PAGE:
Despite all our past and current failures, conservation also has remarkable success stories. The brown pelican is one North Carolina resident that almost went extinct but has since “come back in incredible numbers.” The bald eagle is another. Its population plummeted in the 20th century, largely due to the insecticide DDT as well as habitat loss and hunting. By 2007, though, after intensive conservation efforts, it had rebounded enough to be removed from the endangered species list. Until about 1980, Earnhardt had never seen a bald eagle in North Carolina. Today, Earnhardt says, “I see them in every county.”
“Everyone’s going to have to fly in the same direction,” to preserve North Carolina — not to mention the rest of the world — at its best and wildest, Earnhardt says. But individual actions can make a difference. He suggests planting native flowers like milkweed and coneflower, both of which are good food sources for pollinators. And if you choose to plant ornamentals like crepe myrtle, “Treat that as a piece of art in the yard and then plant the rest as native.”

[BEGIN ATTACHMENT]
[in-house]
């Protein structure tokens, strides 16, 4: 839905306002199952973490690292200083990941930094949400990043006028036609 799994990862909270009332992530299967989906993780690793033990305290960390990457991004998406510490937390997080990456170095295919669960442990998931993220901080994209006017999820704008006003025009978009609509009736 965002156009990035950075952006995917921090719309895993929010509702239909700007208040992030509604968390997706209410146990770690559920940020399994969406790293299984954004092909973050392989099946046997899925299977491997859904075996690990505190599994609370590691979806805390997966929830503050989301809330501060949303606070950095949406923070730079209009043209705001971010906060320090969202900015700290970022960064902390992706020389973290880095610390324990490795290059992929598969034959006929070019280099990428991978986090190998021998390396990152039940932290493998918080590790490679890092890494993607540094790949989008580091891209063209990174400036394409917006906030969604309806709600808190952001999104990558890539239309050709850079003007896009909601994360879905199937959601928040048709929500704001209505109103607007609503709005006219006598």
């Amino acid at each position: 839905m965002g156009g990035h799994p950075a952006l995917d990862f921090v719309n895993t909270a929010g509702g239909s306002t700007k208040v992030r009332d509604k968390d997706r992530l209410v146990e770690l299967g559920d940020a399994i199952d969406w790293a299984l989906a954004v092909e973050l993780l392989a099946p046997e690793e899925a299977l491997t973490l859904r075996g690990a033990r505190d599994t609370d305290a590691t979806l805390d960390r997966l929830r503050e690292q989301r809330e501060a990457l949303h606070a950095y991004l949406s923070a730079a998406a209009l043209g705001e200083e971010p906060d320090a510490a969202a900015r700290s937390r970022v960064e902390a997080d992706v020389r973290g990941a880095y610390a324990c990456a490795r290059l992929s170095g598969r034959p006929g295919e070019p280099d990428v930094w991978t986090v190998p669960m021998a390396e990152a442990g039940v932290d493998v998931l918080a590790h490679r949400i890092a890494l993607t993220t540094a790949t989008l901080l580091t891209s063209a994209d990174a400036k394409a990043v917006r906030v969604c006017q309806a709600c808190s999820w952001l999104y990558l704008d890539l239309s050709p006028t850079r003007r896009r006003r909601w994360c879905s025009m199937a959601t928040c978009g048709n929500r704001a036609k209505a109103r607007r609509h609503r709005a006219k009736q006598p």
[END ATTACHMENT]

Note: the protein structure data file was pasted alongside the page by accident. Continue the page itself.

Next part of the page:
Lady Bird Johnson, a former first lady and conservation advocate, once said that “Texas should look like Texas, and Mississippi like Mississippi.” Choosing native plants can be a powerful way to help native wildlife in your own yard. “If you plant it,” Earnhardt says, “they will come.”
One audience member asks, “How do you recommend that we recruit non-believers?” It’s a conundrum that Earnhardt has put a lot of thought into. “It takes time, and it takes patience,” he says. “Some of my best friends are not full believers, but I work on them every day.”
Post by Sophie Cox, Class of 2025